Live As If You Are Already In The Future At Hacker Camp

Live As If You Are Already In The Future At Hacker Camp
Live As If You Are Already In The Future At Hacker Camp 

By Annalee Newitz
Aug 17 2009

Every four years, the Netherlands countryside is invaded by roughly 2500 
people obsessed with technology. Together they build a futurist 
experiment, a massively hacked data network, and a party. Here's a 
gallery of last weekend's Hacking At Random camp.

At first glance, HAR appears to be something like an outdoor rave or 
music festival, with its brightly-colored flags, tents, and ice cream 
stands. Except the entire outdooor area, packed with hundreds of 
campsites, is threaded with ethernet wires that terminate in blue 
port-a-potties. These toilets have been repurposed as computer network 
hubs dubbed Datenklo, German for data toilets. Switches furred with wire 
sit in neat stacks on top of toilet seats, and a wireless access point 
in the roof broadcasts a local wifi network too. As one of the network 
administrators explained to me, toilets are the perfect spot for outdoor 
data hubs . they are weatherproof, mobile, and can easily be locked to 
keep out drunken party-goers. Cables from the Datenklo lead to a hut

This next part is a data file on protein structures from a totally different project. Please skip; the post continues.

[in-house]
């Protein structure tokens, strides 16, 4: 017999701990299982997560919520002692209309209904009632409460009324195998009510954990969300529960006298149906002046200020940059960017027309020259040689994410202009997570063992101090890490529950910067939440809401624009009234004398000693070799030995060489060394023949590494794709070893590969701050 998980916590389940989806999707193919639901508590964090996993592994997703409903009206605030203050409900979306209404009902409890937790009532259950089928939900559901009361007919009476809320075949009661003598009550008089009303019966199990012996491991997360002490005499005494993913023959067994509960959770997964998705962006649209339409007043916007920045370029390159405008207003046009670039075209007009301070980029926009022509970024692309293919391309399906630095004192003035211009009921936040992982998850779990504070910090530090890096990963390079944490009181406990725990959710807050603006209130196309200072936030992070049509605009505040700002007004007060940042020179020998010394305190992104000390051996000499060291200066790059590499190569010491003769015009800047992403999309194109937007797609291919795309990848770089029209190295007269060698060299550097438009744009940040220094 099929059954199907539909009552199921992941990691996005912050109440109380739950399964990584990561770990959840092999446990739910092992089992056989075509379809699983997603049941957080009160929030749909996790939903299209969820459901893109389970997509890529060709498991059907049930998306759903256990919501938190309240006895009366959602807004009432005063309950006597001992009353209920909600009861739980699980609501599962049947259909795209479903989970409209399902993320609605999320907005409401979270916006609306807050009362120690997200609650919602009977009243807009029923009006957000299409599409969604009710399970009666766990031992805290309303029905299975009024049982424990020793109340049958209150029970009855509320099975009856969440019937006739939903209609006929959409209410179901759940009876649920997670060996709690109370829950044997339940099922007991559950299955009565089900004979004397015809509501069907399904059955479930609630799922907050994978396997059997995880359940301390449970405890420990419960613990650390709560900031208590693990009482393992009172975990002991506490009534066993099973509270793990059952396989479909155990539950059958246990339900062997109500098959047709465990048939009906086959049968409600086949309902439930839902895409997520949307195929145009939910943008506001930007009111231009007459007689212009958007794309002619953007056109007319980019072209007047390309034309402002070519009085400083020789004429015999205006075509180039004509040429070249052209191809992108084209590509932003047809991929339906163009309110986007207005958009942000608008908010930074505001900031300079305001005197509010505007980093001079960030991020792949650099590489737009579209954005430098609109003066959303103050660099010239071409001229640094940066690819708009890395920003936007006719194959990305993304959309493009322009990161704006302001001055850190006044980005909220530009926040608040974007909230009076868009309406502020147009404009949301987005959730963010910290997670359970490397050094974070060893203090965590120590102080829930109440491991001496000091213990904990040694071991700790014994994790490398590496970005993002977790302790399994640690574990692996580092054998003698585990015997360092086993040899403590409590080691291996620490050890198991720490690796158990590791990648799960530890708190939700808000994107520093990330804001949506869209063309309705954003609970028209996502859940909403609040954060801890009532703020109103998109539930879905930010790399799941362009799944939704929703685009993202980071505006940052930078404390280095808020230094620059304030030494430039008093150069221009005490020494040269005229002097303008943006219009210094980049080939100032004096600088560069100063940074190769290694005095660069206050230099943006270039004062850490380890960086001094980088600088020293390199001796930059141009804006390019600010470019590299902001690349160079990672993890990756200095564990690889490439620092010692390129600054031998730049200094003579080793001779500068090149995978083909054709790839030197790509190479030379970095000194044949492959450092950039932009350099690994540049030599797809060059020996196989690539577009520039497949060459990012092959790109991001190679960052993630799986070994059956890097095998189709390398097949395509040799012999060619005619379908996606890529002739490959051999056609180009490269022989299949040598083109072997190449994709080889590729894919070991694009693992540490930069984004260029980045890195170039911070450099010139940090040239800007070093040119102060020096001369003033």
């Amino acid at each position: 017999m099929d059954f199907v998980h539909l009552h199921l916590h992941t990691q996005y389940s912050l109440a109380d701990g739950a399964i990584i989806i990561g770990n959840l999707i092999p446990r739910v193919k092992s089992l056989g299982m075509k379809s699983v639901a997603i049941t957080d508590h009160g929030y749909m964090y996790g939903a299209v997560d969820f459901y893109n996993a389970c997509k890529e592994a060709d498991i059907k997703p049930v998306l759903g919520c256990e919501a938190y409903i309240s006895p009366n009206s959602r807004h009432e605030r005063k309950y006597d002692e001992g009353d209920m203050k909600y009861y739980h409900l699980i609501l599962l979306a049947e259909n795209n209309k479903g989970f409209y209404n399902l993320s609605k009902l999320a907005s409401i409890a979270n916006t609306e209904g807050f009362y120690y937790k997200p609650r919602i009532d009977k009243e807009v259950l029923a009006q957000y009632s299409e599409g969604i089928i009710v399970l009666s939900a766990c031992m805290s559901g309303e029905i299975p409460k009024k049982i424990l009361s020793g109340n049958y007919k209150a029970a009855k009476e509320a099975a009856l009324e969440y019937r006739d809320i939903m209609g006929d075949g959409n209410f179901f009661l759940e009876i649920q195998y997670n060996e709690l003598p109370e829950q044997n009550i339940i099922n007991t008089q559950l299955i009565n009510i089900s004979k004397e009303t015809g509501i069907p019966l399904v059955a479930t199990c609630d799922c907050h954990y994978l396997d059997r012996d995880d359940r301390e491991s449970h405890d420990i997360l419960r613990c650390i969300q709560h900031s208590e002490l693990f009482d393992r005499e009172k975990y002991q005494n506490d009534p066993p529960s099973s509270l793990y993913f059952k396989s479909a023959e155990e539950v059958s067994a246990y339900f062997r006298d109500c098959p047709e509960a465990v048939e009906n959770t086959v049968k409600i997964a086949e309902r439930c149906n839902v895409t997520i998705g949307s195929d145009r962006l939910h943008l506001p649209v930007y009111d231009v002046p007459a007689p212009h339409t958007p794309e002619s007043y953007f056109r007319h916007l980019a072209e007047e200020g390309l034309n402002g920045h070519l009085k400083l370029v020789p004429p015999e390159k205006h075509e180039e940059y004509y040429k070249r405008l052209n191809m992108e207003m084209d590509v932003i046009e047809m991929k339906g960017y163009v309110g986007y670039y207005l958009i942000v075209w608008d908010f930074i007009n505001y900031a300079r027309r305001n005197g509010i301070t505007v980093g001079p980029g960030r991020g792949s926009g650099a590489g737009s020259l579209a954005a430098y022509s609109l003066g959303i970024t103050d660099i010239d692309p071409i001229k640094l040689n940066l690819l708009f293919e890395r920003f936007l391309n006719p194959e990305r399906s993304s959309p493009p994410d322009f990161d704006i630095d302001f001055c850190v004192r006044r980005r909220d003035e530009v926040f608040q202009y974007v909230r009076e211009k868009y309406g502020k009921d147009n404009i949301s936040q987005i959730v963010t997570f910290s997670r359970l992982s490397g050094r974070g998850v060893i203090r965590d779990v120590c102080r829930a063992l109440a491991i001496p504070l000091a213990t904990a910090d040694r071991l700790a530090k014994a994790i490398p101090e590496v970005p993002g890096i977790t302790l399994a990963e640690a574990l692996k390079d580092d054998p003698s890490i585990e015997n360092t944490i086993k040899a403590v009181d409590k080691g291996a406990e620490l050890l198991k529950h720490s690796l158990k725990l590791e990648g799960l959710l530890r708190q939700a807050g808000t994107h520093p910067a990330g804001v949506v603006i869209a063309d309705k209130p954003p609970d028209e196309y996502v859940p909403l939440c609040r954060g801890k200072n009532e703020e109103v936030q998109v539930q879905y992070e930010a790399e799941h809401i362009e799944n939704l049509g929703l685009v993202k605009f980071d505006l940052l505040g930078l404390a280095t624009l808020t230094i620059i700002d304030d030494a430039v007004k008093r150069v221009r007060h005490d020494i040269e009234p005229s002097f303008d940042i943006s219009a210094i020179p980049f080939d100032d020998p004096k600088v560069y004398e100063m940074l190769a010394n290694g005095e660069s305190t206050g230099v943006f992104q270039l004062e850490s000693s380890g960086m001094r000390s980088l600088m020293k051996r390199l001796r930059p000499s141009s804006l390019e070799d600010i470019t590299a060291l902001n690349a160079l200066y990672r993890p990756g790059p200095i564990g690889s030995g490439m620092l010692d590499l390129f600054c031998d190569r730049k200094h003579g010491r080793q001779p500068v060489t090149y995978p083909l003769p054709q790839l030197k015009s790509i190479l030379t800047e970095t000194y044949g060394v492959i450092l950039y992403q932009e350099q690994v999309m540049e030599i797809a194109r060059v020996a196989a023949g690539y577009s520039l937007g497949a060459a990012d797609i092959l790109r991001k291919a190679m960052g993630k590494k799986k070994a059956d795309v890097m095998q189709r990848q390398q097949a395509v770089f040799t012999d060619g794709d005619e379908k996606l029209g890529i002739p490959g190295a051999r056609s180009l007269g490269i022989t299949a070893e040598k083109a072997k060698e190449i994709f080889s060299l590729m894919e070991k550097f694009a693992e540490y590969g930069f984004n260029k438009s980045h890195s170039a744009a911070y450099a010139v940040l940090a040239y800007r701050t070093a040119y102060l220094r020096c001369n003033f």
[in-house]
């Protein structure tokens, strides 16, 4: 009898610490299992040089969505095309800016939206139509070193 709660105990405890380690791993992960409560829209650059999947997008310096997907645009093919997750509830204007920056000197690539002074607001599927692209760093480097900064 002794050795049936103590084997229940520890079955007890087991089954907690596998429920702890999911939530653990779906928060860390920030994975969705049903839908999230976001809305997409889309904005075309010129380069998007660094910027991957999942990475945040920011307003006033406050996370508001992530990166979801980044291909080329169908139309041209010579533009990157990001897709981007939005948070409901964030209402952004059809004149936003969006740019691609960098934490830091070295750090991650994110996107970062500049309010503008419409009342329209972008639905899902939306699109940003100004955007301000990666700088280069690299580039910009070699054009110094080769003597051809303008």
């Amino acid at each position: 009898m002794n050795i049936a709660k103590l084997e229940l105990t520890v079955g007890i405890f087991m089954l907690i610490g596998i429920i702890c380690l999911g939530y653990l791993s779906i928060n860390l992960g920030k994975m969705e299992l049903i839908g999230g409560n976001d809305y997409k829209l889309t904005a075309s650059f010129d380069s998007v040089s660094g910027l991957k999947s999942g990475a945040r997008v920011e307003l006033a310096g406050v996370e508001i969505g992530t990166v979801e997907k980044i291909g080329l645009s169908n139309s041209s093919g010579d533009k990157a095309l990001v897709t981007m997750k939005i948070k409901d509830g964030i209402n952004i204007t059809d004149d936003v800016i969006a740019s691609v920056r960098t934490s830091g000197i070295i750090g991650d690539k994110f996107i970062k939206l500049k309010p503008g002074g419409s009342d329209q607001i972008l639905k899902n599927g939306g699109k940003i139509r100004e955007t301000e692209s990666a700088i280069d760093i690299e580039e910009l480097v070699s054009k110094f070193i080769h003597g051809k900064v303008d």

called the NOC or network operations center, and are threaded through a 
window into a series of servers cooled with a portable air conditioner.

It's one of the more nicely-designed computer networks I've ever used, 
and it was set up in less than a week in the remote vacation village, 
called Vierhouten, where HAR was held. The group even laid a kilometer 
of donated fiber optic cable to bring high speed internet to the HAR 
campers' network. If you wanted to set up a server, there was also a 
pretty swank colocation facility located in a tiny hut, labeled ETH0 in 
duct tape.

Elsewhere, a group set up a DECT wireless phone network and sold phones 
with phone numbers usable only in camp. Another group built a free GSM 
mobile phone network, and handed out free phone numbers to anybody who 
promised to test the network, which ran on experimental software and 
hardware. For anybody who thinks of their cell phone as a device 
entirely controlled by Sprint or T-Mobile, connecting to the HAR GSM 
network is like visiting the future. A utopian future where mobile 
phones are run by community networks that offer free services . and 
whose operators live in a tent up the road labeled "GSM" just in case 
you need to ask a question. Imagine being able to control every aspect 
of your phone, including the very network where you make telephone 
calls. It seems bizarrely revolutionary.


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